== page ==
MADISON (WKOW) — A program to help kids cope with long stays in the hospital is providing support to families going through some of their toughest times.
Samantha Sinai is the music therapist for American Family Children’s Hospital in Madison. She’s visited more than 500 children in the past two years since the program was created.
Sinai says singing and playing instruments brings something positive for kids facing a health crisis.
“I see, a lot of times when I walk in the room, the light is not in them anymore and what’s really amazing is once they start playing an instrument and really getting engaged in music, I can see that light come back, even if it’s just for a moment,” Sinai told 27 News.
Sinai is a board certified music therapist. She says music is proven to reduce pain, stress and anxiety, which many of her patients go through every day.
“They are anxious, they’re having trouble coping, they’re in pain,” she said. “They know that music is a way that they can express themselves.”
Nurse practitioner Lynne Sears has worked at American Family Children’s Hospital for nearly 20 years. She says she’s seen an improvement in how patients and their families cope with their time in the hospital.
“The stress, it’s a ripple effect. It’s stressful for the child, it’s stressful for everybody involved,” she said. “We’ve actually had parents who’ve learned to play instruments to help deal with their stress, so it’s something that they can do for their child and it’s just been phenomenal.”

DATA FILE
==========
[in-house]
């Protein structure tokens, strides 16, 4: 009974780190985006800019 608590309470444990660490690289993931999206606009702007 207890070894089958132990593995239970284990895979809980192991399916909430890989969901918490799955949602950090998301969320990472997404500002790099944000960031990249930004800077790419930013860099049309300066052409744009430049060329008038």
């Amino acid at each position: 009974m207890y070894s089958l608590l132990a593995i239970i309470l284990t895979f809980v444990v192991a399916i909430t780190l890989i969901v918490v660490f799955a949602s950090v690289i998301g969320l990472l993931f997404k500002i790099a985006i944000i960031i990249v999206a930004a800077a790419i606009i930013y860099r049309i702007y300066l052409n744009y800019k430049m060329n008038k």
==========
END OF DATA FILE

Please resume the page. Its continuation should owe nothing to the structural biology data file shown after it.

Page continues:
It gives families something to focus on during a long stay and calms patients before going through stressful procedures.
Strumming the guitar with Sinai has kept two-year-old Oliver’s spirits up. He’s spent almost all his life at the hospital.
Oliver was born with congenital heart disease and finally went home for the first time after birth in August 2018.
“It was hard…the monotony for us and for him being her everyday the uncertainty,” his mother Alyssa Koesch said. “He went through three major heart surgeries and hundreds of other procedures. He’s a really strong, tough little guy, so things have turned out well.”
He’s back in the hospital with pneumonia right now, but smiling ear-to-ear when Sinai sings to him.
“[He doesn’t] necessarily get to experience the things that an average kid would, so it’s kind of special in that way,” Koesch told 27 News.
The therapy is helping Oliver and other patients heal, even after the toughest traumas.
“I feel so lucky to be able to be there with them and bring out that light and it fills me with light, too,” said Sinai.
The hospital’s music therapy program is supported with donations. Click here for more information on how you can help.
Just last month, Madison area piano students hosted a Play-A-Thon to raise money to help bring music to kids at the hospital.